The wonderful woman who illustrates this column, Isabelle Maroger, is going to have to redraw Harry. It’s not that he minds being turned into a cartoon of sorts – he’s been with me for almost a decade and is used to reading about himself as a caricature. It’s more that, well, he no longer looks anything like the man in the drawings. Nor, indeed, the man I met all those years ago.
Reader, Harry has changed. Like, really changed. In the past six months, he has undergone what is known in the fitness industry as a ‘complete body transformation’.
Gone is the soft, relaxed man with a penchant for Saturday-night pizza. In his place is a rippling Adonis who lifts weights three times a week, measures out his protein, and eschews all carbohydrates that are not complex. Our fridge is almost 50 per cent egg and turkey breast. Sesame seeds, he tells me, are a vital source of energy. He takes endless supplements – oils! Multivitamins! Probiotics! – and after workouts, he guzzles protein shakes.
He has bought a hi-tech set of weighing scales that claim to be able to measure his body fat and hydration levels – basically, scales that can look into the very depths of your soul. I tiptoe around them in the bathroom. Harry’s willpower has highlighted my lack of it, but I’m trying not to make it all about me (fnar, fnar).
He looks… well, ripped, I suppose you would say. Everyone mentions this. ‘Gosh, Harry looks so handsome!’ coo my friends after bumping into him in the street. I find this annoying, because I have always thought my husband was handsome, and object to the fact that biceps and a chiselled jaw line somehow make him a better person. But also, we no longer seem to speak the same language. He goes off for runs and says things like, ‘I have been practising hill sprints and knocked a minute off my PB.’ He sees me trying to lift shopping bags into the kitchen and suggests that I might like to try some ‘squat thrusts’. My eyes light up because I think he is coming on to me. But no. It turns out that this is some weightlifting move.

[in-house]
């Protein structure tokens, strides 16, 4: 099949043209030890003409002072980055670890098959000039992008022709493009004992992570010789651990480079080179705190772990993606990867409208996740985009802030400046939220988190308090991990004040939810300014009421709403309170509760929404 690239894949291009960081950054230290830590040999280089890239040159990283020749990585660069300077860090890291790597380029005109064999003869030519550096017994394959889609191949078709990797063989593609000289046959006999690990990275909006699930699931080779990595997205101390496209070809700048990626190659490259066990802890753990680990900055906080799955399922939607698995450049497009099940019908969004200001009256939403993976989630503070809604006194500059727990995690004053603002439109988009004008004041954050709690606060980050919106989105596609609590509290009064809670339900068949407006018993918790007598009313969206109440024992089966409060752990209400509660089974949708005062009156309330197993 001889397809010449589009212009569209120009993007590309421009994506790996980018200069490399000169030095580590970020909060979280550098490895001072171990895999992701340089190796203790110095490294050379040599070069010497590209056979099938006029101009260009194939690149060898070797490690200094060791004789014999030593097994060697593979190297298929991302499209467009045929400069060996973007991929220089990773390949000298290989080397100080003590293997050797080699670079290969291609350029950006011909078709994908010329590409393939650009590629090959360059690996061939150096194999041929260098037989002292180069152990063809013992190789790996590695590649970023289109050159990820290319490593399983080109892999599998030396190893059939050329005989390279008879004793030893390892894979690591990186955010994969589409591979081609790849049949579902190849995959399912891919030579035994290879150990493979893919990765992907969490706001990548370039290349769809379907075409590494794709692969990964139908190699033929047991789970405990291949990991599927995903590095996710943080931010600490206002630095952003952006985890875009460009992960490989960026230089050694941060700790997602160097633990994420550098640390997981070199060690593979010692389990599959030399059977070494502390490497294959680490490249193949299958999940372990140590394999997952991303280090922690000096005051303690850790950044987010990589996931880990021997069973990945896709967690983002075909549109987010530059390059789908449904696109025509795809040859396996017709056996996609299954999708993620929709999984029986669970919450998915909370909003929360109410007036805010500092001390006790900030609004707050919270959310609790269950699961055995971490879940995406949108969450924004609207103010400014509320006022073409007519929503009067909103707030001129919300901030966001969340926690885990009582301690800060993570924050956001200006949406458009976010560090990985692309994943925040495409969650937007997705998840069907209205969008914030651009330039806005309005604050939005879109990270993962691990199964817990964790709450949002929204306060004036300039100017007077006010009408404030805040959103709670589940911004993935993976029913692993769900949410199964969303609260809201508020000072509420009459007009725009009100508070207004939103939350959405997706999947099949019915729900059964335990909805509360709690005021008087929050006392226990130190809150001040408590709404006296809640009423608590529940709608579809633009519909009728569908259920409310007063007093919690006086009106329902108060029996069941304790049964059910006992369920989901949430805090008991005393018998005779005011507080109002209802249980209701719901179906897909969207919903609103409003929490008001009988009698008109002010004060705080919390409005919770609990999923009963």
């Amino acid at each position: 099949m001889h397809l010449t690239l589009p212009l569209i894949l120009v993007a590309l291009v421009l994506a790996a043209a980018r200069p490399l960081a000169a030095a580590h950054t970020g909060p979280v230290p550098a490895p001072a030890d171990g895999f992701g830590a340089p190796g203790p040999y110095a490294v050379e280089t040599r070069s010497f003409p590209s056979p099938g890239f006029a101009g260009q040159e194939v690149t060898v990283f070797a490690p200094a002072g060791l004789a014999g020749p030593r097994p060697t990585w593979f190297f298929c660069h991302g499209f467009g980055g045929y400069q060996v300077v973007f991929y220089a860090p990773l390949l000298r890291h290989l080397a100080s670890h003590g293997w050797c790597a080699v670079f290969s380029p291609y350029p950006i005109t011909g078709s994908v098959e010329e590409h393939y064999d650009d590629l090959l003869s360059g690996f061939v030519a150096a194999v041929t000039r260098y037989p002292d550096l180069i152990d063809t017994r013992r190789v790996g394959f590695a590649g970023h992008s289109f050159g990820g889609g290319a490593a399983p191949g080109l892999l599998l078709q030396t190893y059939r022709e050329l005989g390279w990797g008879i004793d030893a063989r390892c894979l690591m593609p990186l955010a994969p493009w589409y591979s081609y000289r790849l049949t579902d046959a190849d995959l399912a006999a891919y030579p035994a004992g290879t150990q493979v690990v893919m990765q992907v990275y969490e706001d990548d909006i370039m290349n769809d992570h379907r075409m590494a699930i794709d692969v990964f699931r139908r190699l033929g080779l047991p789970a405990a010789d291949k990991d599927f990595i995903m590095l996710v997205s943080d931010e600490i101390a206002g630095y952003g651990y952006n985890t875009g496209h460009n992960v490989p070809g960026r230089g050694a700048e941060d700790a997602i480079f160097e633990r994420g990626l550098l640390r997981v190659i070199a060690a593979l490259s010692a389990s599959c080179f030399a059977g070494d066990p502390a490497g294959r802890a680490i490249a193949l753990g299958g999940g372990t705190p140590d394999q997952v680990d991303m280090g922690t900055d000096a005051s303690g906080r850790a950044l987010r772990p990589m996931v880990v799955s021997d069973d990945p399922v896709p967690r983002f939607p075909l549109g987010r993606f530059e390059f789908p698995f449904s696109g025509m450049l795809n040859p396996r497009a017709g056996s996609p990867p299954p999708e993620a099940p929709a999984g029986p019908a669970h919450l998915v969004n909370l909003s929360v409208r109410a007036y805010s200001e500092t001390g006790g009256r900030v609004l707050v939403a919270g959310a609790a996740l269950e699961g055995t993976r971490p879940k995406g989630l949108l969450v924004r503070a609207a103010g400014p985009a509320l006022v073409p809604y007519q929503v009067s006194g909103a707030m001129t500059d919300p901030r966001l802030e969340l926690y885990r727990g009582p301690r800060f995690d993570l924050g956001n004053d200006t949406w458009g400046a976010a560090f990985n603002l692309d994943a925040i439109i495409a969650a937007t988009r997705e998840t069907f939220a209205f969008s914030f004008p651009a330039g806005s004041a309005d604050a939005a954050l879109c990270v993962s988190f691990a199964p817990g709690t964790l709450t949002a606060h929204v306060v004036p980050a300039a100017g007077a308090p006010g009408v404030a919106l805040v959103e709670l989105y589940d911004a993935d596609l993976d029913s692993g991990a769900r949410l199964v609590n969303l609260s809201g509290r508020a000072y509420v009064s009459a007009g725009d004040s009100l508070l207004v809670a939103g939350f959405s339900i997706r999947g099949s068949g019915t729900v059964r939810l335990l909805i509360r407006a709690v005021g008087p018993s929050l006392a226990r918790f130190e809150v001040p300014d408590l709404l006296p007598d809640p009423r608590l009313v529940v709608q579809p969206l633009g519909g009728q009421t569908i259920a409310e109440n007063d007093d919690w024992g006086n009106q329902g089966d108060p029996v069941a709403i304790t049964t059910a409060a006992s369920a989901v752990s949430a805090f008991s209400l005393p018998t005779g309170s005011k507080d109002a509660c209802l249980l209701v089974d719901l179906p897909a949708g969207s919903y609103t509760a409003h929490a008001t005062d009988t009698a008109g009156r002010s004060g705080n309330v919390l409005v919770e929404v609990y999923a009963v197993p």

He goes on and on about the benefits of strength training and how it will make me a stronger runner. He seems not to understand that I don’t need to be a stronger runner – I just need to be able to run for half an hour a day, preferably away from his dreary chat about proteins and kettlebells.
Still, I have to leave him to it. After years of taking centre stage with my giving up drinking and taking up marathon running, he deserves his own transformative obsession. I might even try some of those squat thrusts. Who knows? It could even be enjoyable…
I can’t be the only one who goes a bit funny around the full moon
I can’t be the only one who hasn’t learnt how to drive
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